Nov 30

InSITE Leadership Breakfast, David Lee

This week, InSITE fellows met with David Lee in our third Leadership Breakfast of the year. David is an angel investor at SV Angel, which focuses on early-stage consumer media companies. He founded SV Angel in 2009 along with Ron Conway, “the man who has placed more bets on Internet start-ups than anyone else in Silicon Valley.” David is a founding InSITE fellow — he joined InSITE in 1999, our first year in existence.

Our conversation touched on four main themes –

1. SV Angel’s investment philosophy:

David Lee and Ron Conway follow a portfolio approach, placing many small bets ($20-200K) primarily in consumer technology – broadly defined to include the consumer internet and mobile apps and services. Casting a wider net across a focused sector enhances your chances that you’ll be involved in whichever great idea next catches fire. Because trying to pick the next huge success at the seed stage is very hard, they focus primarily on the entrepreneur first when evaluating an opportunity. However, investing widely doesn’t mean that one can’t invest intelligently. SV Angel sees 3-4 new opportunities daily and invests in 1 out of 30. It manages its portfolio by only getting involved at inflection points and only when the entrepreneur asks: key financings, bus dev deals, M&A, etc. And by working with as many of the best people as possible, SV Angel is also helping build the entrepreneurship ecosystem, which benefits the entire industry and spurs innovation.

2. Why invest as an Angel?

As a VC, you can be constrained by your Limited Partners (LPs) and their investment goals. When you’re managing a fund with institutional investors, you can’t follow your instincts on each deal (for instance, investing far more than your typical limit), as it could wreak havoc on investors’ overall portfolios. Being an angel mitigates this agency problem and lets you pursue opportunities as they arise while keeping in mind the ultimate goal of producing outsized returns.

However, being an angel investor and doing everything in your power to help your investments succeed can be a very demanding job. Many other jobs pay better. You shouldn’t do this unless you love it more than anything. What’s the attraction for SV Angel? As Ron says, “When you talk to young passionate entrepreneurs, they are telling you the future.”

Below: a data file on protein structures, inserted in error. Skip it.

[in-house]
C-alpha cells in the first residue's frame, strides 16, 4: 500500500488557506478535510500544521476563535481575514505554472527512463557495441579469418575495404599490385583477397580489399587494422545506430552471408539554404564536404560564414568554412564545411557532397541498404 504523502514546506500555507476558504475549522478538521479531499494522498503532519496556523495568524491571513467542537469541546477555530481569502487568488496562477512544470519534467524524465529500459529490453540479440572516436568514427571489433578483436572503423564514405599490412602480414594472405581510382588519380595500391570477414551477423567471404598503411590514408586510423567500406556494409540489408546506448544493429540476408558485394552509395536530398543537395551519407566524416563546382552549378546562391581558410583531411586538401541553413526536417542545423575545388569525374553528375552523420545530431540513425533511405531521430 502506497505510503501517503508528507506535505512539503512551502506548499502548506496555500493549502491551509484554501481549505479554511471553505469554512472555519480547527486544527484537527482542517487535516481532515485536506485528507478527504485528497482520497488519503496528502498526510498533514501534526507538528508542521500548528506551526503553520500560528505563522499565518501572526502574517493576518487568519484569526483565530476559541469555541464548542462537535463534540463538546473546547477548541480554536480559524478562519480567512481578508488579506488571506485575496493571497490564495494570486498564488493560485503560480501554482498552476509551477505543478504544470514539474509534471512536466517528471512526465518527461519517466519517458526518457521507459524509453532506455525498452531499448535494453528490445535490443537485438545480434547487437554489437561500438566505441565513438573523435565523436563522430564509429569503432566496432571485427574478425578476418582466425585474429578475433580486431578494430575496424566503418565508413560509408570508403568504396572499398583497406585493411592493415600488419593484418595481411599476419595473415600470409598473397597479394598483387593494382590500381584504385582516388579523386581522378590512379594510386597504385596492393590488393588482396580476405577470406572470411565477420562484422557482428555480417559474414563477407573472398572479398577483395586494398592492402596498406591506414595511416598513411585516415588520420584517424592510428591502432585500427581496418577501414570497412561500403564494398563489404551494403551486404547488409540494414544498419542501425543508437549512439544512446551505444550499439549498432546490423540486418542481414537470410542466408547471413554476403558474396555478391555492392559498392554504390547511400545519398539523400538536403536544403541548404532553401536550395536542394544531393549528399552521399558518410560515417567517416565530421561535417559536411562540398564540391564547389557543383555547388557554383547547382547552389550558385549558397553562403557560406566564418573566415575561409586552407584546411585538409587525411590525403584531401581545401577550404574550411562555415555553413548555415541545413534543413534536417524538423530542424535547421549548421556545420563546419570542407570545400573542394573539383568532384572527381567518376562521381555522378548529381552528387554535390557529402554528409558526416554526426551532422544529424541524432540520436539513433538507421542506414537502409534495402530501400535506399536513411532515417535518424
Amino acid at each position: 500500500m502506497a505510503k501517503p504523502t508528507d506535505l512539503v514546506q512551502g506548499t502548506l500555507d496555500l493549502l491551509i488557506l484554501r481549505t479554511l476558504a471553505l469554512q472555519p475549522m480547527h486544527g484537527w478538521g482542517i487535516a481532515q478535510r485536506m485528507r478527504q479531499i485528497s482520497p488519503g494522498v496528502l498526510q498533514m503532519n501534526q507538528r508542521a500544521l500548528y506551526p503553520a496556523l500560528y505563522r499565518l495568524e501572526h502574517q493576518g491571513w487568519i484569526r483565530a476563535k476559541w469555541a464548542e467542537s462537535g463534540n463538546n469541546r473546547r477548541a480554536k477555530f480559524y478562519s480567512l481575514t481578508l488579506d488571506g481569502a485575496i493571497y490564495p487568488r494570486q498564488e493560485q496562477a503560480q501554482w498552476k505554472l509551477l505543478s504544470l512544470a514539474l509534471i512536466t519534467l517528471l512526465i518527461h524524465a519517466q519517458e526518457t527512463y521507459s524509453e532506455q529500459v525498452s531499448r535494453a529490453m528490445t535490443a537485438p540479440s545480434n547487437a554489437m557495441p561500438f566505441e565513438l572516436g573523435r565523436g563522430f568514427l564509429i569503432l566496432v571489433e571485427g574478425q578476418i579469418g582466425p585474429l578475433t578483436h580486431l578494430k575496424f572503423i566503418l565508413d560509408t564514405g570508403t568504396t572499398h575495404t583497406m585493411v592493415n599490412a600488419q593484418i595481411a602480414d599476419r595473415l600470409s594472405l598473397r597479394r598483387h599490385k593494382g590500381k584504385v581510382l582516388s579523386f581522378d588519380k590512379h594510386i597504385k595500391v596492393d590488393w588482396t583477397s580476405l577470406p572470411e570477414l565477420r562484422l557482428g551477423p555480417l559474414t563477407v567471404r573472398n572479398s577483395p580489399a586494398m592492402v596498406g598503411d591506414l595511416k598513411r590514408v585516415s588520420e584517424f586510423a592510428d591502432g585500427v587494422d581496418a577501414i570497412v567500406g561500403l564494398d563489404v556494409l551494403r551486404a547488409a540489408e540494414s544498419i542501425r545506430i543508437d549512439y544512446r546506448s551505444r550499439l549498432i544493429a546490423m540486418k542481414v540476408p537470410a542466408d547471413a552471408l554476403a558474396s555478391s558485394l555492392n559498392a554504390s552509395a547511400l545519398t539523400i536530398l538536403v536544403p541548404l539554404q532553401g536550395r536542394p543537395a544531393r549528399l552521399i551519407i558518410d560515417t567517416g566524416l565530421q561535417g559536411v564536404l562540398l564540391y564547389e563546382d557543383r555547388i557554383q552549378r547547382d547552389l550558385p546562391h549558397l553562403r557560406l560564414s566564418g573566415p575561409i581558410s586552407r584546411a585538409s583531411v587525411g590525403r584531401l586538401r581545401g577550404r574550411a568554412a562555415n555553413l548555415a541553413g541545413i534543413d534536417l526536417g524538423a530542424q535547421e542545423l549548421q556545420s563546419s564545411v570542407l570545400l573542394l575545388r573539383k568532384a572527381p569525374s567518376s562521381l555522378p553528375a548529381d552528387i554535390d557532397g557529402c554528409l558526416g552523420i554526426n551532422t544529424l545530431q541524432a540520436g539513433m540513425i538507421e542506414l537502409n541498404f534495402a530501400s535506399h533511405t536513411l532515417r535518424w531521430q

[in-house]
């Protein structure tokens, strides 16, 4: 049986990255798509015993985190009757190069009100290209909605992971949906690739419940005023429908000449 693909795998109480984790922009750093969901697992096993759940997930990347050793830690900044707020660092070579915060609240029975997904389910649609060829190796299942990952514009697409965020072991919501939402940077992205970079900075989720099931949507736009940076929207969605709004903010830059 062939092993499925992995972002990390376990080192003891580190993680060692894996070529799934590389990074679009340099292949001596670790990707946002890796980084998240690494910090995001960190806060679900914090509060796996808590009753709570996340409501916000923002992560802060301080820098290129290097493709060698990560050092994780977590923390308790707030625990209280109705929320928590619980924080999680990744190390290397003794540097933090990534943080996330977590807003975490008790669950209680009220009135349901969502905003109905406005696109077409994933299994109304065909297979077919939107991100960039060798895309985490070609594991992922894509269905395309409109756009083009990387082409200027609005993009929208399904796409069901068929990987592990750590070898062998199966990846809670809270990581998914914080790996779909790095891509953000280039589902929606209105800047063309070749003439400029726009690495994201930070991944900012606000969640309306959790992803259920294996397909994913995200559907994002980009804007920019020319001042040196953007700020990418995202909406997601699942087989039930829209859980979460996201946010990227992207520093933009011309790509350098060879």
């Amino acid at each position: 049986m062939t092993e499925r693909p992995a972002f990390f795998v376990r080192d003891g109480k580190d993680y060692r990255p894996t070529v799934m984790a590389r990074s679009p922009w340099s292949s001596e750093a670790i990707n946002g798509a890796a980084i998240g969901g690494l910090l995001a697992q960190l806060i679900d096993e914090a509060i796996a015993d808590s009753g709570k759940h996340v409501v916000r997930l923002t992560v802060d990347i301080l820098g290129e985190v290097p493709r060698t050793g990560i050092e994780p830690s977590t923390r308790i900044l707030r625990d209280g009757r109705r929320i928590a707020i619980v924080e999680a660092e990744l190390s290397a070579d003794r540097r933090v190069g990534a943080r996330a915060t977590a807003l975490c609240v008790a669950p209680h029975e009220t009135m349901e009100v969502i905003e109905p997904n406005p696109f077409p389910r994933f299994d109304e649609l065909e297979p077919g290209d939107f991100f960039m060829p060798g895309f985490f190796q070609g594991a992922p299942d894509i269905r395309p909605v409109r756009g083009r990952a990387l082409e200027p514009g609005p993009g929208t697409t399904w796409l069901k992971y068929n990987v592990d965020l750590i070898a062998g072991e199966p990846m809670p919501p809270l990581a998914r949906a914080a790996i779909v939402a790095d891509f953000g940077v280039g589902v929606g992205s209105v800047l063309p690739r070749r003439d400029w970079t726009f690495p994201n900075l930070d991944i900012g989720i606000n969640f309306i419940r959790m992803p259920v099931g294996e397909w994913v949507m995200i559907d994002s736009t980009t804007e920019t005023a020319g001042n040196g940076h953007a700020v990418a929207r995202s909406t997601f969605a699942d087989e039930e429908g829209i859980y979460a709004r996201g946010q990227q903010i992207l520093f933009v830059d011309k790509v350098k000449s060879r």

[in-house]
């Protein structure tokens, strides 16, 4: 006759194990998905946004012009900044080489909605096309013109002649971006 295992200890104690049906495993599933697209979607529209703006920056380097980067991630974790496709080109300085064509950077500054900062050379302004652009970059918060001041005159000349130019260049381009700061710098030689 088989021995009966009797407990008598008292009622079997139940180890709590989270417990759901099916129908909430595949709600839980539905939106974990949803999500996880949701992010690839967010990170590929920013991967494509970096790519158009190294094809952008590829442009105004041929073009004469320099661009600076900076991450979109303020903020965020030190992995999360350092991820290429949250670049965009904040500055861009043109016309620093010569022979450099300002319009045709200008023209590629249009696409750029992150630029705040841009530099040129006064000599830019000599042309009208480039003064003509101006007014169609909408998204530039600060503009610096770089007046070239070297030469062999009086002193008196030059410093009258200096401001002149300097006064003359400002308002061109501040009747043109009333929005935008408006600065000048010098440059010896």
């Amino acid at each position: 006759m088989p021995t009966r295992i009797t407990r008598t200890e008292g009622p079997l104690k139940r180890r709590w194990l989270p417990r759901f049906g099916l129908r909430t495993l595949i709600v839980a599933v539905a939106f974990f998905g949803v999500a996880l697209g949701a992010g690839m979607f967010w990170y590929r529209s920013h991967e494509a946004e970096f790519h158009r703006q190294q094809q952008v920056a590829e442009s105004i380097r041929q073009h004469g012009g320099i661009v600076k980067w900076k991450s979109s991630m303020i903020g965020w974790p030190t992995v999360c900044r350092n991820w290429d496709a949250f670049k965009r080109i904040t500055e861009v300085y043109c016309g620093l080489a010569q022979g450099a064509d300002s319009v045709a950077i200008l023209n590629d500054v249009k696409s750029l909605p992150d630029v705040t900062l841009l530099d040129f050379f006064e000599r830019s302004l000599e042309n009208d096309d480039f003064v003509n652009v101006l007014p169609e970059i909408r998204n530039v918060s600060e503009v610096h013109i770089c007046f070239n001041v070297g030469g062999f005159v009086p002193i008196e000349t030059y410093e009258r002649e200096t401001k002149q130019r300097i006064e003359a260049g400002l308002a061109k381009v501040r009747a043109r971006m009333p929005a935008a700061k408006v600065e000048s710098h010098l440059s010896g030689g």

3. What is the Next Big Thing that entrepreneurs are talking about?

The social/real-time web is still in its infancy, yet the companies spearheading it are incredible: Facebook, Groupon, and Zynga all record thefastest growth in the history of corporations. These companies are changing the way we do everything. They are even massively disruptive to the previous generation of online successes. Twitter, for example, can block Google from indexing it with just a line of code (although they currently have a commercial deal in place).

This real-time/social world is converging with the mobile market. Whether by coincidence or design, David said that the best I/O device to create, share and consume this new type of “social,  real-time” data is the mobile or edge device. Most people in the world now have a mobile device — there are over 5B active mobile subscriptions, and 1B mobile data subscriptions. Many people are using their mobile device as their main conduit to the digital world, and are creating and sharing real-time content. This convergence is just beginning, and is the major life-changing technology trend to watch.

4. How do you become an investor in the best companies with so much competition?

Marc Andreessen says that in any business cycle, there are only 10-15 tech companies that matter. SV Angel tries to invest in those companies, though they’re an infinitesimal share of all startups and it’s impossible to tell in advance which companies will eventually “matter”. To invest in potential tech franchises like Twitter and Foursquare, SV Angel tries to add value immediately and aggressively, working full-out even if they’ve invested a small amount, or nothing at all. They advise doing anything for the founder that helps the team grow, from advising on financings and other key events to dry cleaning. Entrepreneurs always remember the value you’ve added in the next round of funding.

Working with the most passionate, capable, and intelligent people is always incredibly valuable, even if the particular company fails.

Tech entrepreneurs talk more than any other industry professionals, and the ecosystem always knows when you’ve created value for great people. Moreover, the best people attract others like them. Even if a company headed by amazing founders fails, they will have gathered the best people available, and their future projects are far more likely to succeed than the average entrepreneur’s.


Thank you, David, for joining us and sharing your ideas and philosophy.

I hope that current fellows can follow in David’s footsteps and do for NYC what he’s helped accomplish in Silicon Valley — create a supportive, innovative, and globally disruptive environment in which entrepreneurs can build the future.

Ben Zhuk, InSITE Senior Fellow, Columbia MBA 2011

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